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The Coach That Killed My Passion

An open letter to the coach that made me hate a sport I once loved.
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I fell in love with the game in second grade. I lived for every practice and every game. I lived for the countless hours in the gym or my driveway perfecting every shot, every pass and every move I could think of. Every night after dinner, I would go shoot and would not allow myself to go inside until I hit a hundred shots. I had a desire to play, to get better and to be the best basketball player I could possibly be.

I had many coaches between church leagues, rec leagues, personal coaches, basketball camps, middle school and high school. Most of the coaches I had the opportunity to play for had a passion for the game like I did. They inspired me to never stop working. They would tell me I had a natural ability. I took pride in knowing that I worked hard and I took pride in the compliments that I got from my coaches and other parents. I always looked forward to the drills and, believe it or not, I even looked forward to the running. These coaches had a desire to teach, and I had a desire to learn through every good and bad thing that happened during many seasons. Thank you to the coaches that coached and supported me through the years.

SEE ALSO: My Regrets From My Time As A College Softball Player

Along with the good coaches, are a few bad coaches. These are the coaches that focused on favorites instead of the good of the entire team. I had coaches that no matter how hard I worked, it would never be good enough for them. I had coaches that would take insults too far on the court and in the classroom.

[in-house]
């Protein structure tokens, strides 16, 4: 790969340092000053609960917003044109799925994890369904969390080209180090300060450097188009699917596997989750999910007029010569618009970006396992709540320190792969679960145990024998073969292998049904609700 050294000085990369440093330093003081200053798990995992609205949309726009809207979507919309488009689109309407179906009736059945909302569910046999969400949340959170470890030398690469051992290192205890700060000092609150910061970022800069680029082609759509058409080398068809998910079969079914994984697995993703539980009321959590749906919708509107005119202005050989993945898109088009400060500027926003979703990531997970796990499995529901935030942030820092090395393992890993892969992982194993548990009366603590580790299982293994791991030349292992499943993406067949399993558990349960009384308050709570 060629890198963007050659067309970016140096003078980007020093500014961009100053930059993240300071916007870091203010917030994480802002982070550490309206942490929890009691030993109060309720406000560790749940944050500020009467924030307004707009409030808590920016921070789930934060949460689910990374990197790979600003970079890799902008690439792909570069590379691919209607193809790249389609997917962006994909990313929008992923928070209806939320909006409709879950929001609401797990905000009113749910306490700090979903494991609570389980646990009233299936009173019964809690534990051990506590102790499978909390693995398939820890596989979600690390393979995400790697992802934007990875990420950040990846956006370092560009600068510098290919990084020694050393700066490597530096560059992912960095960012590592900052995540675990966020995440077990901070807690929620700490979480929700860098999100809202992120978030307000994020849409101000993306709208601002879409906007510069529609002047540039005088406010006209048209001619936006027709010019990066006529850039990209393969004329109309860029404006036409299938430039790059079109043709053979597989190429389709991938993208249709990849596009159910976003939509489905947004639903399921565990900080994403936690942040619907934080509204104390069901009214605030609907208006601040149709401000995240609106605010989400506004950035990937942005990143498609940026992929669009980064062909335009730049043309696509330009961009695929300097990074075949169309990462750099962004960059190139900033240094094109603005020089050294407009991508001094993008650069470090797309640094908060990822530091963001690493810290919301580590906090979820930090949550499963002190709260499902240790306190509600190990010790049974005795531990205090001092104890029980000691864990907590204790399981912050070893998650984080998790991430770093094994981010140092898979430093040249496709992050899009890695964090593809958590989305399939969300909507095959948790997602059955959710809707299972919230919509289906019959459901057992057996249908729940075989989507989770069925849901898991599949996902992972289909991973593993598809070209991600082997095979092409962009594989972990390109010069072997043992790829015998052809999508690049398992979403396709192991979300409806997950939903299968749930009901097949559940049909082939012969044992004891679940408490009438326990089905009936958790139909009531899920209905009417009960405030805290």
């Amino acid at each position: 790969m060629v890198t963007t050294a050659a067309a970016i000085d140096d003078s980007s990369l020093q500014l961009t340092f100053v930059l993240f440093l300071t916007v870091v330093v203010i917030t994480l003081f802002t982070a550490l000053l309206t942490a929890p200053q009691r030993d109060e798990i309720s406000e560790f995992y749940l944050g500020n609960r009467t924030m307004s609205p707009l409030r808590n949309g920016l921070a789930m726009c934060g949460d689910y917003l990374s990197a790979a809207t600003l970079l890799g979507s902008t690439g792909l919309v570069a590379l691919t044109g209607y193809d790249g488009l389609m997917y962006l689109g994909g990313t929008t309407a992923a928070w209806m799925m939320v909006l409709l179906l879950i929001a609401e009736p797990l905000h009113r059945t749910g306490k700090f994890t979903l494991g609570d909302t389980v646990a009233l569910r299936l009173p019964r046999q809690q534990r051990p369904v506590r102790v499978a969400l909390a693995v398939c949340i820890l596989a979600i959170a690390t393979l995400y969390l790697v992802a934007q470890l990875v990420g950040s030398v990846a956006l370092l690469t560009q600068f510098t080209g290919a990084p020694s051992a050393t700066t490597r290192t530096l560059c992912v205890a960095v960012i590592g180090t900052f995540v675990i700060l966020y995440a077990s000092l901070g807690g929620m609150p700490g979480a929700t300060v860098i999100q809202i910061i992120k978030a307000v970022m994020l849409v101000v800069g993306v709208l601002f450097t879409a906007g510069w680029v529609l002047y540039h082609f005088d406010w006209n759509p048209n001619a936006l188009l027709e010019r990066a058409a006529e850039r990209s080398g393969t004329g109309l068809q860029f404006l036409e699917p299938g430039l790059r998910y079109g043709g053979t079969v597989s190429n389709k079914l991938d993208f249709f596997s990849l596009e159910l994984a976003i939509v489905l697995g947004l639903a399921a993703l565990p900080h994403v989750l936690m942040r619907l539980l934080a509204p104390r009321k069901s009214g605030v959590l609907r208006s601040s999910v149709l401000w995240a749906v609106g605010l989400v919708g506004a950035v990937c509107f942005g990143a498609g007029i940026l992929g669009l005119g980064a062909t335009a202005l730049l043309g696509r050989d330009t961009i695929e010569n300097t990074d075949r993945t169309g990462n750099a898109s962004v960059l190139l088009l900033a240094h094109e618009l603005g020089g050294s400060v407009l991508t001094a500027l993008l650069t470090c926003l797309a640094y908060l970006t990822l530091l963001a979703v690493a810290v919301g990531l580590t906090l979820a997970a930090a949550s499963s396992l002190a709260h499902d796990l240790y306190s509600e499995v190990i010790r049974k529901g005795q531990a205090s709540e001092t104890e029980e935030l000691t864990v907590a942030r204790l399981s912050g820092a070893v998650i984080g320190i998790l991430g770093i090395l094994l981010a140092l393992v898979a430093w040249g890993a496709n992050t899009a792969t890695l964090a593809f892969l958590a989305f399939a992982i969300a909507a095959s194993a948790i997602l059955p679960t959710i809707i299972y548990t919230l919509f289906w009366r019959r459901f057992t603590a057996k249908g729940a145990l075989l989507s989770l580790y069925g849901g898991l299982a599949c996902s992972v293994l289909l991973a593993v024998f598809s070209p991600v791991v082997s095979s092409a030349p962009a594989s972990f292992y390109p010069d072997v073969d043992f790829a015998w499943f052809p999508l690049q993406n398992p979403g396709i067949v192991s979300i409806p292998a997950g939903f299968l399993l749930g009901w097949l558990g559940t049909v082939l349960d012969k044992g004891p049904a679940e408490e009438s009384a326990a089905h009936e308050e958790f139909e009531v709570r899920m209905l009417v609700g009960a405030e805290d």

I had coaches that killed my passion and love for the game of basketball.

When a passion dies, it is quite possibly the most heartbreaking thing ever. A desire you once had to play every second of the day is gone; it turns into dreading every practice and game. It turns into leaving every game with earphones in so other parents don't talk to you about it. It meant dreading school the next day due to everyone talking about the previous game. My passion was destroyed when a coach looked at me in the eyes and said, "You could go to any other school and start varsity, but you just can't play for me."

SEE ALSO: Should College Athletes Be Limited To One Sport?

Looking back now at the amount of tears shed after practices and games, I just want to say to this coach: Making me feel bad about myself doesn't make me want to play and work hard for you, whether in the classroom or on the court. Telling me that, "Hard work always pays off" and not keeping that word doesn't make me want to work hard either. I spent every minute of the day focusing on making sure you didn't see the pain that I felt, and all of my energy was put towards that fake smile when I said I was OK with how you treated me. There are not words for the feeling I got when parents of teammates asked why I didn't play more or why I got pulled after one mistake; I simply didn't have an answer. The way you made me feel about myself and my ability to play ball made me hate myself; not only did you make me doubt my ability to play, you turned my teammates against me to where they didn't trust my abilities. I would not wish the pain you caused me on my greatest enemy. I pray that one day, eventually, when all of your players quit coming back that you realize that it isn't all about winning records. It’s about the players. You can have winning records without a good coach if you have a good team, but you won’t have a team if you can't treat players with the respect they deserve.

SEE ALSO: To The Little Girl Picking Up A Basketball For The First Time


Cover Image Credit: Equality Charter School

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Taking A Step Back From My Sport Allowed Me To Be Able To Work On These 3 Things

Sometimes you need time away to appreciate the things you love.